Theme parks are often a big part of family travel in California. What are your tips for visiting? Do you love or hate them?
I’ve been to Disneyland twice in my life: once as a little kid (I ran out screaming from Sleeping Beauty’s Castle and that was that) and once three years ago. My husband and I brought our then three-year-old daughter and her baby sister to stay for two nights at Disney’s Grand Californian Hotel & Spa. We took the parks nice and slow, and Willa, my eldest daughter, absolutely lit up when she met Elsa from Frozen, Doc McStuffins, and Minnie Mouse. I teared up on the “It’s a Small World” ride. The hotel delivered me a negroni to my room at the end of a long day. All told, A+. If you’re going to do it, stay at the park at the Grand Californian and splurge on the things that will make your day easier.
Tell us a bit about your background—where did you grow up and are your parents from California?
Sure, so my mom was born in California. Her parents met at Stanford where her dad (my 100-year-old grandpa Edgar) attended law school on the G.I. Bill. My late grandma Jerry worked as a librarian at Stanford after serving as a WAVE [Women Accepted for Voluntary Emergency Service] during World War II. When my grandpa graduated from law school, he drove up and down the state looking for work, and the family eventually settled in San Bernardino in the late 1940s. He tells wild stories of driving out to the high desert near Joshua Tree with gallons of water bumping along in the back of his car, in anticipation of breaking down in the middle of nowhere.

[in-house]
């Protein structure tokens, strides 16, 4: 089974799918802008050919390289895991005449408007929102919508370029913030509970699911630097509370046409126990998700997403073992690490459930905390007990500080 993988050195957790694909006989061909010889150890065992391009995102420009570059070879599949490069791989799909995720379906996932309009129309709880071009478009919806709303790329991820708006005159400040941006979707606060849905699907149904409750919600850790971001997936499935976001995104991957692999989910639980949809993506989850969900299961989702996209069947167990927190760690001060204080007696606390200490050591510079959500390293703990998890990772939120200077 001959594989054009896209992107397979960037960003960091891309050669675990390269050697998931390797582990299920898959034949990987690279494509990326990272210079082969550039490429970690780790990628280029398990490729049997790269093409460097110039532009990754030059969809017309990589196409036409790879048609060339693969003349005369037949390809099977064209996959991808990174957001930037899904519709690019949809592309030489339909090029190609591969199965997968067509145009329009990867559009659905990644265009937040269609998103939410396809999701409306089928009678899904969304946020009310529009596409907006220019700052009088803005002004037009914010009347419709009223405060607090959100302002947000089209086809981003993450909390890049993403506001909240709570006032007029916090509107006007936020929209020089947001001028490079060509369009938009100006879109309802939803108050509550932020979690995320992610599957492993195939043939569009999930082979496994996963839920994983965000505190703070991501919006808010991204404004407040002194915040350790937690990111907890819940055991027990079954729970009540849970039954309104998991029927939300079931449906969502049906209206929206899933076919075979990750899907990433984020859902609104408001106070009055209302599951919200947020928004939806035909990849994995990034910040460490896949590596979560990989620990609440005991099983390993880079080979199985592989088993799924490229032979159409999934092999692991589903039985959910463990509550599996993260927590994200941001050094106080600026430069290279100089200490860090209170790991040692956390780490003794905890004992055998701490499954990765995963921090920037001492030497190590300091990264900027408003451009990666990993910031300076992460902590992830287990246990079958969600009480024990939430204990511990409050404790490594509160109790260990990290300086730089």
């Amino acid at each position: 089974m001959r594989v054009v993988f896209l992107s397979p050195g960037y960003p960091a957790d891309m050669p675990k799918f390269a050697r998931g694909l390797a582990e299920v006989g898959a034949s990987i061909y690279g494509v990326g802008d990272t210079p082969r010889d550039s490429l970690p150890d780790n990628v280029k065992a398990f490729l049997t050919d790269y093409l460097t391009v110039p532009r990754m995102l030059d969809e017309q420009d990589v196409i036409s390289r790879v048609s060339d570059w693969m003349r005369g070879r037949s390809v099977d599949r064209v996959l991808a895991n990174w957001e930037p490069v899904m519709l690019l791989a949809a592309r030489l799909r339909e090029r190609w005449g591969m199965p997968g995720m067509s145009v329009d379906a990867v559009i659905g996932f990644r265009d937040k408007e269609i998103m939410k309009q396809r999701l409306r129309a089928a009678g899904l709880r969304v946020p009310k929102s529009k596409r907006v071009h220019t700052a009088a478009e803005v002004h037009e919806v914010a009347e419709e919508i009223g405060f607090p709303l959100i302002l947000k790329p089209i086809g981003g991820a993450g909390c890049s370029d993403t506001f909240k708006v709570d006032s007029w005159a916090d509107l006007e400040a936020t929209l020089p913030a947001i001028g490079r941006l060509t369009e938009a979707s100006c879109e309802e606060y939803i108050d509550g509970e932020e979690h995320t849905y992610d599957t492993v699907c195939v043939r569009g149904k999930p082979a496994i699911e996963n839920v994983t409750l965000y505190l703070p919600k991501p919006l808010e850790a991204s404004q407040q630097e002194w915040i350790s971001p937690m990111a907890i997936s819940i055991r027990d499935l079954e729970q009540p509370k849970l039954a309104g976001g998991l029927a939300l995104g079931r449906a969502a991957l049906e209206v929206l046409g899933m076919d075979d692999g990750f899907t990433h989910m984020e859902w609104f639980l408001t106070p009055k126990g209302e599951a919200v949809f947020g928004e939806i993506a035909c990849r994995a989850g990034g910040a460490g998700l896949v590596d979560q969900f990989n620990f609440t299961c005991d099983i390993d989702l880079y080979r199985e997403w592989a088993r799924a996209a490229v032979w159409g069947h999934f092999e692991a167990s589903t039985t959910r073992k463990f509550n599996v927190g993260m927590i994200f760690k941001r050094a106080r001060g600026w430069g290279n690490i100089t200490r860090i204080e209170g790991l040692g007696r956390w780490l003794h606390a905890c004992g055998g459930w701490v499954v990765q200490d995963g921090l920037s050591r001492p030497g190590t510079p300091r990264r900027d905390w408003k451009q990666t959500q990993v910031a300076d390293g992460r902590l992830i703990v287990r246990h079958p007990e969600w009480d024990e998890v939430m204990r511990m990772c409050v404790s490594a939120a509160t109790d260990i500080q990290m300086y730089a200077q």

My mom came north for college at UC Berkeley in 1968 and felt like she had landed in paradise. Fast-forward 20 years and she convinced my dad, a lifelong New Yorker, to move west and put down roots in Berkeley.
Why do you think it’s lucky to be a kid growing up in California?
This state is huge and full of the most wonderfully diverse people, places, and experiences. Where California leads, the country follows. I really believe that. And I believe that our progressivism, innovation, and natural beauty are unmatched. What could be more inspiring to a kid than that?